Malaysia Raises Key Rate as Analysts Bet No More This YearBy and
Most of the 20 economists in survey predicted decision
Economic growth is strong, while inflation is picking up
Malaysia’s central bank raised its benchmark interest rate for the first time since 2014, with economists guessing that it won’t need to tighten again this year.
Bank Negara Malaysia increased the overnight policy rate to 3.25 percent from 3 percent, it said in a statement in Kuala Lumpur on Thursday, as predicted by 16 of the 20 economists in a Bloomberg survey.
The central bank followed through on its plans after signaling in November that it may adjust its stance given the strength of the economy. The government is forecasting growth of as much as 5.5 percent this year, buoyed by a global trade recovery and rising domestic spending. Inflation pressures are also building because of rising fuel and food costs.
“It’s a one-and-done rate call,” said Michael Wan, an economist at Credit Suisse Group AG in Singapore. “It seems like it’s partly just a normalization of a pretty accommodative monetary policy and it doesn’t sound like they are in a rush to move further in the next meeting.”
The early rate move by the central bank removes some of the uncertainty created by the timing of the general election. Some economists had predicted policy makers would delay any tightening until after the vote, which must be held by August.
“With the economy firmly on a steady growth path, the Monetary Policy Committee decided to normalize the degree of monetary accommodation,” the central bank said in the statement. The MPC wants to “pre-emptively ensure” that the policy stance is appropriate, to prevent a build-up of risks that could arise from interest rates being too low for too long, it said.
The central bank’s statement has a hawkish tilt but it is likely to stay on hold for now, says Mingze Wu, a foreign-exchange trader in Singapore at global payments-service provider INTL FCStone Inc. It may be too aggressive to pursue another increase for now with the currency surging, he said.
Inflation is expected to average lower in 2018 from 3.7 percent last year, the central bank said, as a stronger ringgit makes imports cheaper. Domestic financial markets have been resilient and the ringgit has strengthened to better reflect the economic fundamentals, it said.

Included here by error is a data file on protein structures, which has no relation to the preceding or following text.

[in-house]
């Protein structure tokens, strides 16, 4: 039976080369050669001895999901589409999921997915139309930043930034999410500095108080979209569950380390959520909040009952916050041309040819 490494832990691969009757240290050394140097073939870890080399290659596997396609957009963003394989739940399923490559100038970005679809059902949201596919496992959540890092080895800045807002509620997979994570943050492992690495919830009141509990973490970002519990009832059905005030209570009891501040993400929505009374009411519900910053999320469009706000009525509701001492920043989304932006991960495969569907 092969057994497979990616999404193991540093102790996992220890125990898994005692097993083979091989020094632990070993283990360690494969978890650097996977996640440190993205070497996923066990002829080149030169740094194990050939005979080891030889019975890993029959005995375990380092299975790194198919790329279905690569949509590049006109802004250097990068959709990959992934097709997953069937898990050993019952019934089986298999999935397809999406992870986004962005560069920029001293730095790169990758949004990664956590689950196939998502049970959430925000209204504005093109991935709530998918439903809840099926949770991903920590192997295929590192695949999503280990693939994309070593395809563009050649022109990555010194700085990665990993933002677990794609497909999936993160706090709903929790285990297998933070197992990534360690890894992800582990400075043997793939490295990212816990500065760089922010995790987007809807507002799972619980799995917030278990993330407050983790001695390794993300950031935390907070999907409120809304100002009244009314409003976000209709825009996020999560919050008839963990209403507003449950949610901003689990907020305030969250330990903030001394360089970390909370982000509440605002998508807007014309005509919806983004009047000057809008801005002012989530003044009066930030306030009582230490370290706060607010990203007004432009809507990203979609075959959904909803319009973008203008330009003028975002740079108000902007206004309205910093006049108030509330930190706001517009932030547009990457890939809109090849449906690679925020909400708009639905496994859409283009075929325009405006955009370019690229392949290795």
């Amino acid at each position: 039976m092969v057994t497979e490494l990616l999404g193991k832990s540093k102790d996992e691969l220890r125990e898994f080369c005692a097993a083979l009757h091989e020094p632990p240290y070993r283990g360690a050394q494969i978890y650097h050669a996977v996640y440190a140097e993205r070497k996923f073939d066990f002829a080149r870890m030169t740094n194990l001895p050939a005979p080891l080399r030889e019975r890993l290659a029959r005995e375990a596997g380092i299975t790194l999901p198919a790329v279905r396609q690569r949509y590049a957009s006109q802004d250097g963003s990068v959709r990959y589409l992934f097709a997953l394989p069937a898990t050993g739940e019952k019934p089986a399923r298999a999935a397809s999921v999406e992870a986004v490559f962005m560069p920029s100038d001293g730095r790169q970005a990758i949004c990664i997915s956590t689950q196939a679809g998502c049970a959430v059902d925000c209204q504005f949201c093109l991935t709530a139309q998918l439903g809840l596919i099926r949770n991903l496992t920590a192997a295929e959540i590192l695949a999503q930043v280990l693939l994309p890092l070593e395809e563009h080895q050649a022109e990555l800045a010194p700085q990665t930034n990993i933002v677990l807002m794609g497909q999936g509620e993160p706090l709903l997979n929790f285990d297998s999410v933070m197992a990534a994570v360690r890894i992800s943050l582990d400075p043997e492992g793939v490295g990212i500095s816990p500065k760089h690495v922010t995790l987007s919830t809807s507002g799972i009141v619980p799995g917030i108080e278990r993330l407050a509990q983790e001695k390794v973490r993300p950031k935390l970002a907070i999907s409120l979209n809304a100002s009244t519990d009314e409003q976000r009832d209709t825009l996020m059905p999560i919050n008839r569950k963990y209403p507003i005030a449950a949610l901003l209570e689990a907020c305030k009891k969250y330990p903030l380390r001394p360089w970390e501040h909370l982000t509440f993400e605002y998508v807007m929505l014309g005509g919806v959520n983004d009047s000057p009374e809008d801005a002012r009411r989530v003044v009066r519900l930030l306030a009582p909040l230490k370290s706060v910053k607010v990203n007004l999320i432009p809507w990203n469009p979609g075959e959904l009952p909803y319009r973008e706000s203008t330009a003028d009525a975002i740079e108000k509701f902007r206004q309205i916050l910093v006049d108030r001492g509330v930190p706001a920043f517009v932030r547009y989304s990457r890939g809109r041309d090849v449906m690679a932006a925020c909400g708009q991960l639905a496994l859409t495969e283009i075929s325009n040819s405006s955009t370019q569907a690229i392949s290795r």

What Our Economists Say...BNM seems to be signaling more tightening may be required with its comment that monetary policy remains accommodative and that it recognizes the need to be pre-emptive to prevent the buildup of risks from interest rates being too low for a long period. That said, I suspect we won’t see anymore tightening in the first half of the year (to avoid interference with elections). A hike in the second half may also be avoided. The U.S. is starting to talk down the dollar and is starting to act on its protectionist talk.
-- Tamara Henderson, Bloomberg Economics
Consumer prices rose 3.5 percent in December from a year ago, while the government forecasts inflation will average 2.5 percent to 3.5 percent this year.
The ringgit extended gains after the rate decision, reaching 3.8885 per dollar, the highest since April 2016. The currency has strengthened almost 4 percent this year, the biggest gain in Asia. Government bonds and the benchmark stock index were little changed.
Krystal Tan, an economist at Capital Economics in Singapore, isn’t expecting any further rate increases this year. Growth will soften, inflation is not going to be a problem, and “further hikes could risk causing the currency to strengthen even more, then there could be some concerns about export competitiveness coming back,” she said.
Economists at Australia & New Zealand Banking Group Ltd. said while the central bank didn’t explicitly signal further rate hikes, it may raise again in September as core inflation picks up on the back of solid domestic demand.
Strong growth elsewhere in Southeast Asia is also fueling calls for tighter monetary policy, with some economists forecasting the Philippine central bank will raise interest rates as early as the first quarter.
— With assistance by Ditas B Lopez